concept of technology, saying that it is the explicit knowledge
that we have of how to do things.  If we do, however, then Eden
had no technology, at least during that early period when
sapients* were learning to talk, to think, and to use tools to
make tools.

     My dictionary  suggests that the word is used in different
senses by different groups.  Anthropologists would use it as in
my original statement, know-how with respect to the material
world.  And some would say that technology did not appear on
earth until science was brought to bear.  We will probably have
to slide up and down this scale of restriction. 
     Wheels, weapons, and wires stand for three branches of
technology:  transport, warfare, and communication.  Three more
branches are mining, agriculture, and manufacture.  If we look
through history we see the number of branches growing moderately
up to around 1900, and then exploding.  Three new ones are
biotechnology, satellite observation, and chip-level photocommun-

     Many other authors have classified technologies.

     A how-to-do-it book written in China in 1637, _T'ien-kung
K'ai-wu_, by Sung Ying-Hsing (and translated in the 20th century
by E-Tu Zen Sun and Shiou-Chan Sun) did not by any means cover
the technology of its time.  Sung has no chapters on the
building of roads and canals, or the making of clothing.  But his
list of topics suggests what a range of skills a rank 2 culture
can possess.  (To see the table of contents: Sung* )
     George P. Murdock, for  many  years a professor of
anthropology at Yale University and later at the University of
Pittsburgh, wrote with collaborators an _Outline of Culture
Materials_.  At a broad level it is sufficient for a culture of
any rank up to our own.  In his _Ethnographic Atlas_, which is a
list of societies ranging from Eden to Rome (and a few beyond),
Murdock identifies some elements of technology that are found in
many but not all places.  Looking at his schemes, you would
probably get a sufficiently clear idea of the range of skills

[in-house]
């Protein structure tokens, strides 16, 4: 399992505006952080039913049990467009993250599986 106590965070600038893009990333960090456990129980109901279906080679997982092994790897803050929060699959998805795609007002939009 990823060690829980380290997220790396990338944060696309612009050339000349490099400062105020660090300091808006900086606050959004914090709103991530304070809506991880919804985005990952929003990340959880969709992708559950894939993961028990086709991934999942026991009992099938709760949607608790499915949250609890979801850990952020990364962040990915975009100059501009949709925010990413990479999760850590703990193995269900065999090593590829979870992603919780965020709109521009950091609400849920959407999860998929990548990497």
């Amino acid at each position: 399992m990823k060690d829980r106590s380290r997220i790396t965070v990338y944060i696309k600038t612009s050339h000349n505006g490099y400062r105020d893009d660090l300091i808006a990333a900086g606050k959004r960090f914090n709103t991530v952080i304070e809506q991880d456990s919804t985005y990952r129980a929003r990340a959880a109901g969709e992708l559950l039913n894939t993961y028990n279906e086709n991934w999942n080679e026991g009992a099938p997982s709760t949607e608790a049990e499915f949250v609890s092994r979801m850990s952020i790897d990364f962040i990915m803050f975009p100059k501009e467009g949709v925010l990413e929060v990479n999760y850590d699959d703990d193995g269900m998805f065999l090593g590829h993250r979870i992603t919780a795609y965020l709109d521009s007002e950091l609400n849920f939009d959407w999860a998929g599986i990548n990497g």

that I expect to examine in this book.  (To see a long list from
Murdock's _Outline_: OCM* )

     Bibliographies (for example, Oleson* ) may also classify
their entries according to branch of technology.

     The biologist Bernard Campbell* proposes an evolutionary

     After examining these sources, and the contents of some
histories of technology, I am ready to suggest my own framework.
On the one hand, there are _industrial sectors_ that have
separated themselves according to the materials, machines, and
skills that they involve.  This is my list, in approximate
chronological order of origin: 

     Agriculture, including foraging
     Food conversion (cooking, drying, etc.)
     Textiles, including leather and paper
     Wood fabrication
     Mining and quarrying
     Metal refining and fabrication
     Stone fabrication
     Power and light
On the other side, there are _end uses_ of goods, which separate
themselves according to the needs they meet and the
circumstances in which they operate: 

    Domestic:  Food, clothing, shelter, furniture, warmth, light
    Security:  Government, warfare, police
    Spiritual:  Magic, religion, art, psychotherapy; drugs
    Health:  Cleanliness, medicine
    Travel and communication
    Knowledge:  Education, research, and development
    Capital:  Land, factories, machines and tools, organization

In between, there is 

     Trade:  Distribution and marketing 

a sphere that belongs neither to production nor to consumption--
as Braudel pointed out ( FBCC* ).

1.2.2.  The Simple Life 
     In rank 1, the world is simple. 
                    Domestic  Spiritual  Health 

     Agriculture    Foraging  Offerings  Herbs and roots 

     conversion     Roasting  Drugs      Potions

This matrix shows life at the basal level;  there are, and have
been, many people with technologically more complex lives but no
writing.  We will expand the theory to give them a place in due
course.  A few people still live the life of rank 1 at the end of
the twentieth century, deep in the Amazon or a desert in Africa
or Australia.  The Eskimos who lived such lives not long ago are
now educated and supplied with snowmobiles (Pelto) and gasoline
by the governments of the United States and Canada, as I once saw
with my own eyes.  (For a survey of contemporary rank 1, see